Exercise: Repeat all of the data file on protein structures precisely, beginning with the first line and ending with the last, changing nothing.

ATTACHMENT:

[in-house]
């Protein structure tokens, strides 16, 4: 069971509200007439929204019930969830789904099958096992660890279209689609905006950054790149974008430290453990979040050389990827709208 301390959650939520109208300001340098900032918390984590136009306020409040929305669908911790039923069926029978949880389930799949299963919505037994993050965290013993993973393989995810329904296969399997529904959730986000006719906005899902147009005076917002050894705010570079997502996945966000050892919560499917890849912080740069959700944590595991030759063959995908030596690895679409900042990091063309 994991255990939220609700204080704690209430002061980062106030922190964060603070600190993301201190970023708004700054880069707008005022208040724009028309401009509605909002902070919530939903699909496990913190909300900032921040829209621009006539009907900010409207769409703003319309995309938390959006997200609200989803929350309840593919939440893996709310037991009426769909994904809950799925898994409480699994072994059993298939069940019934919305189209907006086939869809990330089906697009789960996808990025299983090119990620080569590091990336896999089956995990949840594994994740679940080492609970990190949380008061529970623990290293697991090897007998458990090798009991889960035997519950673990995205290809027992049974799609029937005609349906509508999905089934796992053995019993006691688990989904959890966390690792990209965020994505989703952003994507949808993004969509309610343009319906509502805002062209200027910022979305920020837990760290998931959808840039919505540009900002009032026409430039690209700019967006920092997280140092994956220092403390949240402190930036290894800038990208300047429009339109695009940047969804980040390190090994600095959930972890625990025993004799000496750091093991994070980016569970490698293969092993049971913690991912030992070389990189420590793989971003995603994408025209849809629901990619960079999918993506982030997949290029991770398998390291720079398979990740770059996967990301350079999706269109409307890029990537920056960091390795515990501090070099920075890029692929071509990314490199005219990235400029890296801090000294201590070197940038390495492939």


[in-house]
């Protein structure tokens, strides 16, 4: 069971509200007439929204019930969830789904099958096992660890279209689609905006950054790149974008430290453990979040050389990827709208 301390959650939520109208300001340098900032918390984590136009306020409040929305669908911790039923069926029978949880389930799949299963919505037994993050965290013993993973393989995810329904296969399997529904959730986000006719906005899902147009005076917002050894705010570079997502996945966000050892919560499917890849912080740069959700944590595991030759063959995908030596690895679409900042990091063309 994991255990939220609700204080704690209430002061980062106030922190964060603070600190993301201190970023708004700054880069707008005022208040724009028309401009509605909002902070919530939903699909496990913190909300900032921040829209621009006539009907900010409207769409703003319309995309938390959006997200609200989803929350309840593919939440893996709310037991009426769909994904809950799925898994409480699994072994059993298939069940019934919305189209907006086939869809990330089906697009789960996808990025299983090119990620080569590091990336896999089956995990949840594994994740679940080492609970990190949380008061529970623990290293697991090897007998458990090798009991889960035997519950673990995205290809027992049974799609029937005609349906509508999905089934796992053995019993006691688990989904959890966390690792990209965020994505989703952003994507949808993004969509309610343009319906509502805002062209200027910022979305920020837990760290998931959808840039919505540009900002009032026409430039690209700019967006920092997280140092994956220092403390949240402190930036290894800038990208300047429009339109695009940047969804980040390190090994600095959930972890625990025993004799000496750091093991994070980016569970490698293969092993049971913690991912030992070389990189420590793989971003995603994408025209849809629901990619960079999918993506982030997949290029991770398998390291720079398979990740770059996967990301350079999706269109409307890029990537920056960091390795515990501090070099920075890029692929071509990314490199005219990235400029890296801090000294201590070197940038390495492939």